French government to rush through concessions for 'yellow vests'

French government to rush through concessions for 'yellow vests'

French government to rush through concessions for yellow vests

The French government is set to rush tax cuts and a rise in the minimum wage through parliament in a bid to end the "yellow vest" protests which appear to be waning after a month of disruption.

The measures announced a week ago by President Emmanuel Macron will be discussed at a cabinet meeting on Wednesday and put to the National Assembly and the Senate for votes before Christmas, officials said.

But in the meantime, the protesters must dismantle their road blocks, Interior Minister Christophe Castaner said Monday, warning that "we can’t continue to paralyse the French economy.

Prime Minister Edouard Philippe has acknowledged that the concessions, worth some 10 billion euros ($11.3 billion), would mean France will breach the public deficit cap of 3% of gross domestic product set by EU rules.

"We accept that there will be a small increase in the deficit because of more rapid tax reductions," Philippe said in an interview in the financial newspaper Les Echos on Monday.

"But we are careful with government spending, and we are taking a series of measures touching on businesses and spending worth some four billion euros. That should allow us to hold the deficit at about 3.2% for 2019," he added.

A planned reduction in the corporate income tax rate will be restricted next year to companies with a turnover of less than 250 million euros.

France repeatedly failed to keep its budget deficit under 3 percent until 2017, and the deficit for next year was originally forecast to be 2.8% of GDP.

"We have made mistakes. We haven’t listened enough to the French people," Philippe also said, speaking of the month-long grassroot "yellow vest" movement that has sparked nation-wide demonstrations, along with traffic blockades and destruction of motorway toll booths.

The Vinci motorway company, which operates some 4,400 kilometres (2,700 miles) of roads, on Monday said damage had cost it "tens of millions of euros", with at least six buildings torched, 15 toll stations destroyed, and 33 vehicles wrecked.

Arson attacks continued overnight with two more motorway toll stations set on fire in southern France, near Beziers and Manosque, officials said.

Pre-Christmas sales have also been badly hit with the National Council of Commercial Centres reporting a drop of two billion euros in shopping, with businesses unlikely to make up the shortfall by December 25.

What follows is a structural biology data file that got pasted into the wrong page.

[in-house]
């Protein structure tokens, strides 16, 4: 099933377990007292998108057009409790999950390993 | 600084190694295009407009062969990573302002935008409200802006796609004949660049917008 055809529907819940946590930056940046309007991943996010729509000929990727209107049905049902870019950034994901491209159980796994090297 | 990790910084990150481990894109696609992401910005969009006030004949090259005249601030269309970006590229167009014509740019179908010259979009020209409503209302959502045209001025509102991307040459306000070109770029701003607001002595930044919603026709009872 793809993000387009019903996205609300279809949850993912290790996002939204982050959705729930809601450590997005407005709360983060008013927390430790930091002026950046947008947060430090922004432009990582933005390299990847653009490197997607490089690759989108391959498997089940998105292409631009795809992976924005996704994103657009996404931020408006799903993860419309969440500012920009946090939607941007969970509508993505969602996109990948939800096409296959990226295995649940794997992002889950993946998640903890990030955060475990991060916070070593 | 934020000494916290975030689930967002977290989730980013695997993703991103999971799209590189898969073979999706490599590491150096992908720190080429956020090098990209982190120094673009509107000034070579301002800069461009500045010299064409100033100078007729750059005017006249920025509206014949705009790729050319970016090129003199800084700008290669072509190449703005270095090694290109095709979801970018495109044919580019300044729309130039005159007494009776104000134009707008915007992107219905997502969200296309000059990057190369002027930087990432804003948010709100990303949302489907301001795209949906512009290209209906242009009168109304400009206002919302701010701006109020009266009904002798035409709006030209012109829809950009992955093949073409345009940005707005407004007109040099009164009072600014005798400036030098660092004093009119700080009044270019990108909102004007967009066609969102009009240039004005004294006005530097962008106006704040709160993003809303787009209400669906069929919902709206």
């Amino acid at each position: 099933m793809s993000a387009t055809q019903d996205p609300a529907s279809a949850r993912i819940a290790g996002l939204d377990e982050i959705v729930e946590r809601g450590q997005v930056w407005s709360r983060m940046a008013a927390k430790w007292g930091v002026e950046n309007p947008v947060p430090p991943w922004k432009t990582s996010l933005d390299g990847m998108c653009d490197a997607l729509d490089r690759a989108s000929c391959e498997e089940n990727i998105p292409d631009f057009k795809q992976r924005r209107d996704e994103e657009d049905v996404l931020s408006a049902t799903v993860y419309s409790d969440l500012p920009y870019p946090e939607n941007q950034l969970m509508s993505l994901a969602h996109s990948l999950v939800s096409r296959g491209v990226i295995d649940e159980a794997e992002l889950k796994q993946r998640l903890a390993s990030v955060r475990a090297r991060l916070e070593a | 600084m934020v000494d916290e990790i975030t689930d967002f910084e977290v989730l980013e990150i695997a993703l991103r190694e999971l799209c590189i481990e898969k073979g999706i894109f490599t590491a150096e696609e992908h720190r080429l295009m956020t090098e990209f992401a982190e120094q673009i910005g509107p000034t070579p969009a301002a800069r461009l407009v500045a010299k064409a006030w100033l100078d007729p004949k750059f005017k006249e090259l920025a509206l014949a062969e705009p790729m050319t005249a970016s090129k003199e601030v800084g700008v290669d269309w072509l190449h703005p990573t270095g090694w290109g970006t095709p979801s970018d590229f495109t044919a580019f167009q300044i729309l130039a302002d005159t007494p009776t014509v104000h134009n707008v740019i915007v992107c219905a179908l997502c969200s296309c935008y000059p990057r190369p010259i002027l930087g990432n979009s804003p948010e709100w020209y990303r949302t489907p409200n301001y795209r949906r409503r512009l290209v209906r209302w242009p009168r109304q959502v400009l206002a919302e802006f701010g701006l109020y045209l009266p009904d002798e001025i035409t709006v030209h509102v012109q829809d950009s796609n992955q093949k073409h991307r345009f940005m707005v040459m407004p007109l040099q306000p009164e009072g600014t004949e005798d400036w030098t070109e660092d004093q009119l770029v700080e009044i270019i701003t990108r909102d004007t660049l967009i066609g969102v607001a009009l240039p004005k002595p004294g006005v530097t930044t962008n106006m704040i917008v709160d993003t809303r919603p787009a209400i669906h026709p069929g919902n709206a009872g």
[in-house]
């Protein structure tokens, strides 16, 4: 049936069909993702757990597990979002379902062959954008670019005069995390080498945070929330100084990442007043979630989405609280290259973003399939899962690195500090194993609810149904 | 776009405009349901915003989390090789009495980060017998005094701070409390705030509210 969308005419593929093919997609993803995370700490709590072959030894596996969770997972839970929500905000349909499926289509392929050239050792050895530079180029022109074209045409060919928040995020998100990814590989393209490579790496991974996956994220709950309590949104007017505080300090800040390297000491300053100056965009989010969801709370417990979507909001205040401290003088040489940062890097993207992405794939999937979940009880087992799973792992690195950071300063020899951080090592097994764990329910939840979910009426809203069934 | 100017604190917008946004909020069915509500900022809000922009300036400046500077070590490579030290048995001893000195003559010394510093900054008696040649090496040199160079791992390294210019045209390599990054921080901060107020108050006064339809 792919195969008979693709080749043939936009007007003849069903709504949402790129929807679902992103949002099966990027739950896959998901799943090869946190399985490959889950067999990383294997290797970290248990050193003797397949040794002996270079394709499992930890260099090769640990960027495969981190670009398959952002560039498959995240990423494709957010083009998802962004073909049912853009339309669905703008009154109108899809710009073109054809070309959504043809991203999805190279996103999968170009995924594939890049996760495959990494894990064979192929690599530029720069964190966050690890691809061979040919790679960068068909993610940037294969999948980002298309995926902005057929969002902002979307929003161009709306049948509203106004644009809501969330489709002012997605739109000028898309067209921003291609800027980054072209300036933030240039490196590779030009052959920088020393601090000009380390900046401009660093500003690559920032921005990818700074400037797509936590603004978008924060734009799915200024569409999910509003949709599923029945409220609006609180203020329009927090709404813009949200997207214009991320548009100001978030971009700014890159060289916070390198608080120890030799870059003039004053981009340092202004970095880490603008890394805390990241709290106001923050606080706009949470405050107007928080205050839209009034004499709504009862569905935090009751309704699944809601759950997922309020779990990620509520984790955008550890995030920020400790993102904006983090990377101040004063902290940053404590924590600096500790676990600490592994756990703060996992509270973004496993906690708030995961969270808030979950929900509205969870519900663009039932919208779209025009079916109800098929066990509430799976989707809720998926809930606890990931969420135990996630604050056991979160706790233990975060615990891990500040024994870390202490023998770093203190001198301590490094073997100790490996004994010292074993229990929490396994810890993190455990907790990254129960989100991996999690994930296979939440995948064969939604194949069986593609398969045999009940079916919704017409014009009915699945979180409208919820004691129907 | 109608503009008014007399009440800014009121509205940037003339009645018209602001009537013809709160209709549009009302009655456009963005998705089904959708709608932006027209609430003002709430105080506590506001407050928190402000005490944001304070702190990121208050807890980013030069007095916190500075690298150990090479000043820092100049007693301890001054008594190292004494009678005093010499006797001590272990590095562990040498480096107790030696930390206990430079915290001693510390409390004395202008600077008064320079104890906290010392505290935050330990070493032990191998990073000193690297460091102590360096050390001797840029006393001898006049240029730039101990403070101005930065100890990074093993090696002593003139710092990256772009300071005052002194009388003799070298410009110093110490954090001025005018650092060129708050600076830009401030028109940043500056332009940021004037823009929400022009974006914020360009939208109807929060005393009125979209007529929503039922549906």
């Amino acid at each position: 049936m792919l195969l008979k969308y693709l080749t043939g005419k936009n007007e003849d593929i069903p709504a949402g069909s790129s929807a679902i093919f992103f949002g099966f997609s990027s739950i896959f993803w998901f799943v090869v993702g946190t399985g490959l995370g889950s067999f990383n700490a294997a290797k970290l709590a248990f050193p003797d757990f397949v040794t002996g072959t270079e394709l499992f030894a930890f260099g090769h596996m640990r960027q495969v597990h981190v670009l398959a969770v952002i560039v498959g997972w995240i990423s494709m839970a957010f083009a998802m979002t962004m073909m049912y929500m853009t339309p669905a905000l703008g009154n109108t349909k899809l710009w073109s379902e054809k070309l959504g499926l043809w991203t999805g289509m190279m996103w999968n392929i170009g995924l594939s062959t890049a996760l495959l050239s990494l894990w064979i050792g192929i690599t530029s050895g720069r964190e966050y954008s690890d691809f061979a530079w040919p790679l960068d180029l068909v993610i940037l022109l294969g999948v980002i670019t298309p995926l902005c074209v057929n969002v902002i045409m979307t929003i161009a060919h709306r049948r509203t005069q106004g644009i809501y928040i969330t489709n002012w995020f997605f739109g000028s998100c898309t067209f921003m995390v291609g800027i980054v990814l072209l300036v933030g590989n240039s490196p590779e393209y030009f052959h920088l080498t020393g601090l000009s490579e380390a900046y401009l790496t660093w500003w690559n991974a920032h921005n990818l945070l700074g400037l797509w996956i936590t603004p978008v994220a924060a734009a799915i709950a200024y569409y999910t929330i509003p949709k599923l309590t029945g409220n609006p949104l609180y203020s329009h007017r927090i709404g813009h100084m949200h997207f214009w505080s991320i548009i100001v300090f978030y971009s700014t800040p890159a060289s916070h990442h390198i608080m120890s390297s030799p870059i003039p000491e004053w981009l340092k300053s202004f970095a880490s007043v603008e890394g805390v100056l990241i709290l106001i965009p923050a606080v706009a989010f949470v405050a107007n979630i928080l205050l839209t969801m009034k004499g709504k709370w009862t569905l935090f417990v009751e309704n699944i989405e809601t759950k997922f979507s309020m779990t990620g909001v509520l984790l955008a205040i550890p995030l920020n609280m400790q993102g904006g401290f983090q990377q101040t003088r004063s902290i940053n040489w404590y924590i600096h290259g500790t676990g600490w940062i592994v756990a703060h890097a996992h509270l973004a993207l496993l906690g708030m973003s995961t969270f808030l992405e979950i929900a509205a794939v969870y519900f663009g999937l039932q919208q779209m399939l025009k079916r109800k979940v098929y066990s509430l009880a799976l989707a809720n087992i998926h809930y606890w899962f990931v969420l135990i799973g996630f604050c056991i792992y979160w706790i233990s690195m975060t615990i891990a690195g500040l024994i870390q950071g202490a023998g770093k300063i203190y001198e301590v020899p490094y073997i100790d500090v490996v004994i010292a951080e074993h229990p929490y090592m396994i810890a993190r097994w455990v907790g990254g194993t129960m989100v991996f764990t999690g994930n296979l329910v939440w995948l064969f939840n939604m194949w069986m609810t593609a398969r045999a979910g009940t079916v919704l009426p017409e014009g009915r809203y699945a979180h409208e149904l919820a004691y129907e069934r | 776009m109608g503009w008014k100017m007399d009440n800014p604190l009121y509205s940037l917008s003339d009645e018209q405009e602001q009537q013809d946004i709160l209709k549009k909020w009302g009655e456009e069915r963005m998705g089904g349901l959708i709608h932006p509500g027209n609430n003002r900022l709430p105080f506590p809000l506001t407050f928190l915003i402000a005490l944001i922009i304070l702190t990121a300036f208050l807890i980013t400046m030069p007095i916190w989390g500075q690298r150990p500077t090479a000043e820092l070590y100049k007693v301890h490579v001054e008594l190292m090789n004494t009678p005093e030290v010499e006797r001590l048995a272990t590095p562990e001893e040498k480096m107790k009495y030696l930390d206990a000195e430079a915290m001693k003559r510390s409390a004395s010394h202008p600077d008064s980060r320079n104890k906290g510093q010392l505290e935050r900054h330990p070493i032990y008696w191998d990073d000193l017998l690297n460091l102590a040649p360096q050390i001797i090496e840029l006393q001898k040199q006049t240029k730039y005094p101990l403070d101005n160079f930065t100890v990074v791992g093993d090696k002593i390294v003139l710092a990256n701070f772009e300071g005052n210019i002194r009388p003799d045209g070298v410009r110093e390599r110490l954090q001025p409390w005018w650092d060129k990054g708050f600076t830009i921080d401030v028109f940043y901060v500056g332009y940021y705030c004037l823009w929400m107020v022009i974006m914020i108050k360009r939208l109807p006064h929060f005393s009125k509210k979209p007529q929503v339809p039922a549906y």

"We have understood the message sent by the French people: They want us to go faster when it comes to improving purchasing power and they want to be associated to the decision-making process," Philippe added.

The prime minister specifically said he would consider one of the main demands made by protesters who have called for citizen initiated referendums, on the Swiss model.

"I don’t see how we could be against the principle of it. Referenda can be a good tool in a democracy, but not on every issue or under whatever circumstances," Philippe said.

The president of the National Assembly Richard Ferrand said Sunday he was ready to see the referendum issue debated.

But "rules must be established", he told France 3 television, for example as regards voter turnout to ensure that "popular expression is not betrayed by minorities".

And one should make sure that the referendum is "appropriate" to avoid people asking for example that "pensions be tripled" or that "this or that minister be sacked because of a wrong decision", he added.

The new measures "will be discussed on Thursday by the Assembly and on Friday by the Senate," Ferrand said while urging members of parliament not to delay these "urgent social measures" by introducing too many amendments.

They include a 100-euro increase for five million minimum wage earners, removal of a planned tax increase for a majority of pensioners, and tax-free overtime for all workers, and could be adopted by Christmas, he added.

The government has also announced a three-month consultation with civil society groups, mayors, businesses and the "yellow vests" to discuss other reforms.

Macron had until now styled himself as a determined pro-business reformer who would not yield to pressure from protests as his predecessors did.

But the protests, backed by a majority of French people, and criticism of Macron’s management style has seen the president’s public opinion approval rating drop to 23 percent.

"He has lost of major part of his political capital," the left-wing Liberation newspaper said Monday under a headline reading: "The first day of the rest of his mandate".